Milton High School
Klarman Cell Observatory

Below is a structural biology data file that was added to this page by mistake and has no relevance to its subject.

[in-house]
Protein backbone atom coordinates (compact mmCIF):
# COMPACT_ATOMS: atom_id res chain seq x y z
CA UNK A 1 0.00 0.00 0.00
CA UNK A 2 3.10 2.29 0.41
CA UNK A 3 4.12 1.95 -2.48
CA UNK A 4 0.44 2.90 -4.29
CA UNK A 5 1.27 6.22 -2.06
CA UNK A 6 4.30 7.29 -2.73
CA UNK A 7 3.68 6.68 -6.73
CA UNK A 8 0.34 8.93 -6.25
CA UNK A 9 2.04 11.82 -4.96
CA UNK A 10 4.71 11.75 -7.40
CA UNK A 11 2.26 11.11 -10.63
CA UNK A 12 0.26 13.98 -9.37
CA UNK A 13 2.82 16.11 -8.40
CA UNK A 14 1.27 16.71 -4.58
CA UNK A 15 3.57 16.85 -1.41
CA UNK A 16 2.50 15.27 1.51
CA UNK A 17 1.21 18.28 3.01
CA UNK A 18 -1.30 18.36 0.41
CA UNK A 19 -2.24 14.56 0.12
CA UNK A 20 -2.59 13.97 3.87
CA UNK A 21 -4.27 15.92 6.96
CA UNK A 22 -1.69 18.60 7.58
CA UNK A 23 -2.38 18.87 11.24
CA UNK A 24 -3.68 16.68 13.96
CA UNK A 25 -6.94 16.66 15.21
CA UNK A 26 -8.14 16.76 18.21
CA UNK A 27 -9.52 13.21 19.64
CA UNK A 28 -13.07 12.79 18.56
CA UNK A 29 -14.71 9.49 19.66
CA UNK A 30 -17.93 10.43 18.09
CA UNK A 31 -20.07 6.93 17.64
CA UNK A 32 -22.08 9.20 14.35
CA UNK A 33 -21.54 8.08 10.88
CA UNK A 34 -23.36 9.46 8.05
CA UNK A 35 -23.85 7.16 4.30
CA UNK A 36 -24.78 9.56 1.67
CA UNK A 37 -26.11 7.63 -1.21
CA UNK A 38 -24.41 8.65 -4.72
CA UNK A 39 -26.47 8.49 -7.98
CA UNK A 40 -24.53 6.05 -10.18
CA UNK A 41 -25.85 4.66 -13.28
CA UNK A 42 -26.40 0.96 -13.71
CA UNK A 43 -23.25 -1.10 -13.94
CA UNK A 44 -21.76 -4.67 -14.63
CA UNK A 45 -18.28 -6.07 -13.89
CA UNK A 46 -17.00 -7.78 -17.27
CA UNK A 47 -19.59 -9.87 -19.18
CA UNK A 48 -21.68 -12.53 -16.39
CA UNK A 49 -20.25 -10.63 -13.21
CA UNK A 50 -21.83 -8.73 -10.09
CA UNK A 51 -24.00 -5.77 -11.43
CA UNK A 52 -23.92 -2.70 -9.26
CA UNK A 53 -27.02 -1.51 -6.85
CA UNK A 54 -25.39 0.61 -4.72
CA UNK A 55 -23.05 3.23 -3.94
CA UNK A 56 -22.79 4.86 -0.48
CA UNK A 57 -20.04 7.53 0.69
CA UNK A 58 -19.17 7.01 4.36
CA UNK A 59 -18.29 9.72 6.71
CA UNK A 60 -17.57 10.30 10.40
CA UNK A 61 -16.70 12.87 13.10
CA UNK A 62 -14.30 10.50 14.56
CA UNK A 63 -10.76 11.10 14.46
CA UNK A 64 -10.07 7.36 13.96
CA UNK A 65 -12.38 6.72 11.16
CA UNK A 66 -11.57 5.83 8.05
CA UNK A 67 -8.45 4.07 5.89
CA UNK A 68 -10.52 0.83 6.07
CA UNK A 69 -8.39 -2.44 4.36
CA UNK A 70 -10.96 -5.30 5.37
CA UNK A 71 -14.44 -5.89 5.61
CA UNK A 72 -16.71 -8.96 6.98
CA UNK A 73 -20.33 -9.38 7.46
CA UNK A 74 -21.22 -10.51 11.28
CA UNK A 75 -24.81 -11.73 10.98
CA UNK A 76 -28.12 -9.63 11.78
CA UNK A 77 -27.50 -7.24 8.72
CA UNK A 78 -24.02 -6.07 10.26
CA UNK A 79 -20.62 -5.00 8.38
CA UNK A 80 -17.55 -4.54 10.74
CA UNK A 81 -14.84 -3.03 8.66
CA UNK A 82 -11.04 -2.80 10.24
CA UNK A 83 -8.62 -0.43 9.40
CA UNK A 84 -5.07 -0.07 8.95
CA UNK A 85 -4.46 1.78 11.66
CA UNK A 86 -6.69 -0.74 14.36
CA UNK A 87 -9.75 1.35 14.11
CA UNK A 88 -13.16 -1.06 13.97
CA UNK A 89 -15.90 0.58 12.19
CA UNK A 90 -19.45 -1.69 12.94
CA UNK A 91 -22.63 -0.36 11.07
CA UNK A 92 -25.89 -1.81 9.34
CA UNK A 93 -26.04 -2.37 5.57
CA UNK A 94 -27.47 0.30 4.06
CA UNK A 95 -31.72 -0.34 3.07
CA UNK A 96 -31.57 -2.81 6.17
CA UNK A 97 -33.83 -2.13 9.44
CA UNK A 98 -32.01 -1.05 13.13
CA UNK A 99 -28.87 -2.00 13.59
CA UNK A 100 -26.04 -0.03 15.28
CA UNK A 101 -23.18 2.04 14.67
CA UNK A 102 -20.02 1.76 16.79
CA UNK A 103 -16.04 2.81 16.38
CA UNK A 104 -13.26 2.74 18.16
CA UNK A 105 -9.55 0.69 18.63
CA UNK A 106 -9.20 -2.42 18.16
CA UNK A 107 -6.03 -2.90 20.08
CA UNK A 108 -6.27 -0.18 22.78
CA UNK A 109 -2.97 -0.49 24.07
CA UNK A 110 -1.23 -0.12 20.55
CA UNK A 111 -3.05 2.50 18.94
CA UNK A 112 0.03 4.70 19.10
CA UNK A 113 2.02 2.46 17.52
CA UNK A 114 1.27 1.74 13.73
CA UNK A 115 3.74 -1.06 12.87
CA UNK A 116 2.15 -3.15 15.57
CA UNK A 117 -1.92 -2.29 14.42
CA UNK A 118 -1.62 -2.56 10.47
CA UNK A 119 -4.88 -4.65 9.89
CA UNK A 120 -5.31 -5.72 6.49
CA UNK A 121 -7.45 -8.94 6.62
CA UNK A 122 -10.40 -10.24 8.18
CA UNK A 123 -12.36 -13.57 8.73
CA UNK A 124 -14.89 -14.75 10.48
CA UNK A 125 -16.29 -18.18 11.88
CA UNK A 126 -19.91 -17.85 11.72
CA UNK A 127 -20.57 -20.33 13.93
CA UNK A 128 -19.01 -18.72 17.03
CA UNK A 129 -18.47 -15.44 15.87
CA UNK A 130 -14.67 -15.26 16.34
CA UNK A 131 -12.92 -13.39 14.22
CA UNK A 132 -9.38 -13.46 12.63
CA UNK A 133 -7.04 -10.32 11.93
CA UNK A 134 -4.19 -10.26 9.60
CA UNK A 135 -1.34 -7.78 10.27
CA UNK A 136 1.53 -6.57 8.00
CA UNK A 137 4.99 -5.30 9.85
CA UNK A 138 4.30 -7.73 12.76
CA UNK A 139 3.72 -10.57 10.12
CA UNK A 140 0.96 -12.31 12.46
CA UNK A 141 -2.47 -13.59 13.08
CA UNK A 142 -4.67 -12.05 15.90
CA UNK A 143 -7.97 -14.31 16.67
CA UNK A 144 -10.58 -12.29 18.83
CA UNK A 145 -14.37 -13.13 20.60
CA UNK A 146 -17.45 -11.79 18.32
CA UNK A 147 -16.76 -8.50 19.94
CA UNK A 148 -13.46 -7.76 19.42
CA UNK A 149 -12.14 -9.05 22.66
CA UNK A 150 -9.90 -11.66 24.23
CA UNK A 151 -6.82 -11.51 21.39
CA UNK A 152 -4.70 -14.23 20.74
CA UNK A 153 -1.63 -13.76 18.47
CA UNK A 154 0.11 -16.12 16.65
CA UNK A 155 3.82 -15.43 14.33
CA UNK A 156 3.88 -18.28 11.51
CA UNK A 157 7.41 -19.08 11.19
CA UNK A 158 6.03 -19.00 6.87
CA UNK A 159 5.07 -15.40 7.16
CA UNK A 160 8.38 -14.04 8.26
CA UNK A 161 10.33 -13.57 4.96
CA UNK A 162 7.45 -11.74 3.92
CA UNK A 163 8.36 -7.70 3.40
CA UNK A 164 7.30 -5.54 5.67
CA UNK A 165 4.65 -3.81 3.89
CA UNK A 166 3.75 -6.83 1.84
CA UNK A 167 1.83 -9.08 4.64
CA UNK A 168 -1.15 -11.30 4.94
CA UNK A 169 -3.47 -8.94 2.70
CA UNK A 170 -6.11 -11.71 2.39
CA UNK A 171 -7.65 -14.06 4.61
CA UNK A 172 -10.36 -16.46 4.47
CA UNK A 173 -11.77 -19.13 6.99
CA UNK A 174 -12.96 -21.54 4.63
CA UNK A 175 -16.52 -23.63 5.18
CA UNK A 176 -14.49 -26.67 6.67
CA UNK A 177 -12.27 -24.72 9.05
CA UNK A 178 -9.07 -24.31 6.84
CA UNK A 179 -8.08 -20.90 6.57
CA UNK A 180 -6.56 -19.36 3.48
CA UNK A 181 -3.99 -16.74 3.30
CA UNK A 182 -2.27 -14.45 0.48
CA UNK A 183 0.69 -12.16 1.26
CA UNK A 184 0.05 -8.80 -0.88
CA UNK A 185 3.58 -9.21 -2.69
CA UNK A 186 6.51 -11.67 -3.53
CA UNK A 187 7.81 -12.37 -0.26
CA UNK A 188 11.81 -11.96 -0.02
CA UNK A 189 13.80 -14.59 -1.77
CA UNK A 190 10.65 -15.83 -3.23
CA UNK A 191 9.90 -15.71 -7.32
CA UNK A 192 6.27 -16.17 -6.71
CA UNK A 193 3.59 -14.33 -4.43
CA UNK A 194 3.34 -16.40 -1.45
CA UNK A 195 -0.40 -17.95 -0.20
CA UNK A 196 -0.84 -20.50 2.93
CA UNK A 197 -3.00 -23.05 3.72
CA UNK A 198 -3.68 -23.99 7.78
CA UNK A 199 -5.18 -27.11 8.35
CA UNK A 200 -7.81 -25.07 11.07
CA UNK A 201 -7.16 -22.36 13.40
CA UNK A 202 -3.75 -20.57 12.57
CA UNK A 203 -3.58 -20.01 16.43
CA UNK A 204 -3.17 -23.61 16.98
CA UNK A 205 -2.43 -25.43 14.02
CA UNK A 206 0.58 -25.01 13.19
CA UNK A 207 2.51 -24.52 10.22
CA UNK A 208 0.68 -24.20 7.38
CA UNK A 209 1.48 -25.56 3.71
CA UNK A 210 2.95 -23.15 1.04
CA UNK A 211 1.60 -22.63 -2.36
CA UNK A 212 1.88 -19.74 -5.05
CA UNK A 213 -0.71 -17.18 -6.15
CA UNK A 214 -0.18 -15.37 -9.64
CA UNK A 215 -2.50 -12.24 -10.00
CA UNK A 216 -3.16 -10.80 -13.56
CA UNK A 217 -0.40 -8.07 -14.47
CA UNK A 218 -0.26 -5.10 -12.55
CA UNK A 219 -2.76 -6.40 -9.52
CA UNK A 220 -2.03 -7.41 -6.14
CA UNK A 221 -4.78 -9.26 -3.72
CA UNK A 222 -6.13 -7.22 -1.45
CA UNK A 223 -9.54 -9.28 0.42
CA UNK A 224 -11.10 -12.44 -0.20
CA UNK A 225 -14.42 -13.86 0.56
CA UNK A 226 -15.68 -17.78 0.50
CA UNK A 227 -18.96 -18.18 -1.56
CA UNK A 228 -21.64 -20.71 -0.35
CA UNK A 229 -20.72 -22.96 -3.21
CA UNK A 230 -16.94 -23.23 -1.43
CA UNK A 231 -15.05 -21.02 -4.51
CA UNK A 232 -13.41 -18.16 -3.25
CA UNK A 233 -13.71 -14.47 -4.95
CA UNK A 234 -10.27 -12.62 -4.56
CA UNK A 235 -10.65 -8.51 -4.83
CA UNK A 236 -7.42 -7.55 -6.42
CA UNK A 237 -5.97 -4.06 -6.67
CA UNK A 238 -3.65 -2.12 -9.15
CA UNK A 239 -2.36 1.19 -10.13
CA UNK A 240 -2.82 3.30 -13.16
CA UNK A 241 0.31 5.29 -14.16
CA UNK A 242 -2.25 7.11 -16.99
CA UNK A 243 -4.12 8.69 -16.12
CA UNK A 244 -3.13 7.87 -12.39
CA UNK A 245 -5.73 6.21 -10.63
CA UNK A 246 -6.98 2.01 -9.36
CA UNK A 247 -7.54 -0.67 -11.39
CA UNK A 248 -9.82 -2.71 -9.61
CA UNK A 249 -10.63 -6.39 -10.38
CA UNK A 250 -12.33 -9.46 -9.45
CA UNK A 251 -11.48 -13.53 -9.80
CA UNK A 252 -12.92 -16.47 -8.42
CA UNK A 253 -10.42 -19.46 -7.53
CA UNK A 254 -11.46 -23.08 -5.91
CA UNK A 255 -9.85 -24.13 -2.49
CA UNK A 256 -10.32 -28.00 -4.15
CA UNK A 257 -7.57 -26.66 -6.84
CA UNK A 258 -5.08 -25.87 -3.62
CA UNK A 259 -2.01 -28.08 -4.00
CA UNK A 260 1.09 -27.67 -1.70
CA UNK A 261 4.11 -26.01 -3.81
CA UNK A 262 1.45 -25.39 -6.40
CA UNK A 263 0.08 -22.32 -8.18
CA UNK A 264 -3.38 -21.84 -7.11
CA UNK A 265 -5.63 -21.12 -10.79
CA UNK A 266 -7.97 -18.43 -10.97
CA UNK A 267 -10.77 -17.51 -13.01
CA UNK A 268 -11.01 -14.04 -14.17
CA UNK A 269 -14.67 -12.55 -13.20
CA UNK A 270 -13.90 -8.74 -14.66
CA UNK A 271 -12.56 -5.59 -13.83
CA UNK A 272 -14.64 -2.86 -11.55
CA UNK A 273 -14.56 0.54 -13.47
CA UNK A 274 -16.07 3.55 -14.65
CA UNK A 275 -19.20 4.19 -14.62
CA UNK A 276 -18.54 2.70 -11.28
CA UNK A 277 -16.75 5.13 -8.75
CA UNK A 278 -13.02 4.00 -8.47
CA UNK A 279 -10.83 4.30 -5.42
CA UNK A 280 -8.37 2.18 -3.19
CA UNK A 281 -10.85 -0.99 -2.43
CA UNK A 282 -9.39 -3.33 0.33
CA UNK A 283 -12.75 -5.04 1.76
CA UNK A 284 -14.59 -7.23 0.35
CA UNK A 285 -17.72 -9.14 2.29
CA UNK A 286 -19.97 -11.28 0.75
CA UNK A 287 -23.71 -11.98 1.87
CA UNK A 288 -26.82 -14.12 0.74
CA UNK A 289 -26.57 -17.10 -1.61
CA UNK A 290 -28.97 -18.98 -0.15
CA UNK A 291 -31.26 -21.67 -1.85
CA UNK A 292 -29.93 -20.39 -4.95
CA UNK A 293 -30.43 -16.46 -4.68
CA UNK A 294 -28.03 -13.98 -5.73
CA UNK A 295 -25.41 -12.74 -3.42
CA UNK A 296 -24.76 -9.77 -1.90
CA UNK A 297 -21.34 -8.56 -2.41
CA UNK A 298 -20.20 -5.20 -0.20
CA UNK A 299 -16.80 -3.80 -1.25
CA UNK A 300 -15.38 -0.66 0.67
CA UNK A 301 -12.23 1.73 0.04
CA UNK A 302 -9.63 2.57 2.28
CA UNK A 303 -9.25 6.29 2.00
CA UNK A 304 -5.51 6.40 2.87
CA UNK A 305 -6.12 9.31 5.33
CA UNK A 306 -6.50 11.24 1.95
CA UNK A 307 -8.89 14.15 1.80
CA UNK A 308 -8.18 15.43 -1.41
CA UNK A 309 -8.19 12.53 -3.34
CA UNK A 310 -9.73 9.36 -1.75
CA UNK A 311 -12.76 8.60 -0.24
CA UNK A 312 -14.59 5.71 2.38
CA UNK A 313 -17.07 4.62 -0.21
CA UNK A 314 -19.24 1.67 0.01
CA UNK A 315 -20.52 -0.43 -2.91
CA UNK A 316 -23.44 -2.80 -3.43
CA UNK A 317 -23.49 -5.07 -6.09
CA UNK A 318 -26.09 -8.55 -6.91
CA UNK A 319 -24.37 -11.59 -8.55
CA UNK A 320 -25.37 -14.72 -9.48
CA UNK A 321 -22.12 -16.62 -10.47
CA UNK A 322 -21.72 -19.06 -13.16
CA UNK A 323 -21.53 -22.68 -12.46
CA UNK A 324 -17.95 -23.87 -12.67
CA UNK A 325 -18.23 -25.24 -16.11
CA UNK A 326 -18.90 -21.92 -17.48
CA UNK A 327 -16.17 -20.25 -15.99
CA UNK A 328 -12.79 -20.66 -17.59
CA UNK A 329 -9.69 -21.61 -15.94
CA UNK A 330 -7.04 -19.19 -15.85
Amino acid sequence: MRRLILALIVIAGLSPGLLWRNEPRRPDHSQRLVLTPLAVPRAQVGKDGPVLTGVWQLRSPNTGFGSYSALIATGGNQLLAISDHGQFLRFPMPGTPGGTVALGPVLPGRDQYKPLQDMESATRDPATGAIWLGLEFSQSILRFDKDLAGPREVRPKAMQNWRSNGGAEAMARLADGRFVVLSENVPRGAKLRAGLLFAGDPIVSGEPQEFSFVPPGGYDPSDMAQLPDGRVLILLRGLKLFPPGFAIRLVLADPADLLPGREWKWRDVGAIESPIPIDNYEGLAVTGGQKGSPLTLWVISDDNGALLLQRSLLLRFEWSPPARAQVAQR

This summer, working with her partner Derek, Sneha studied the inner workings of the human immune system. Scientists have recently become interested in tissue-resident immune cells, or immune cells that live inside organ systems (rather than just generally in the bloodstream). These immune cells are extremely important for human survivability, as they are the first line of defense against incoming infectious disease, and may additionally be leveraged via immunotherapy to target tissue-bound cancerous tumor cells. These cells had previously been studied using immunofluorescence microscopy, a technique that lets specific biomarkers on the surfaces of specific types of immune cells “light up” using different colored fluorescent dyes. Using several tools from machine learning such as clustering and principal component analysis, Sneha analyzed several immunofluorescence microscopy images from colorectal tissue in two cancer patients, one who died fairly quickly, and another who survived a longer time, in order to determine whether or not different organization of tissue-resident immune cells led to different cancer prognosis. She found that they were organized quite differently, suggesting that the organization of immune cells in cancer tissue may play a role in survival. “I applied to BSSP because the program is centered on the intersection of two of my interests: biology and computer science. Before BSSP, I could only explore these topics separately, so I was really excited to apply them together in a real research experience,” said Sneha. Her summer experience cemented her decision to pursue computational biology in college.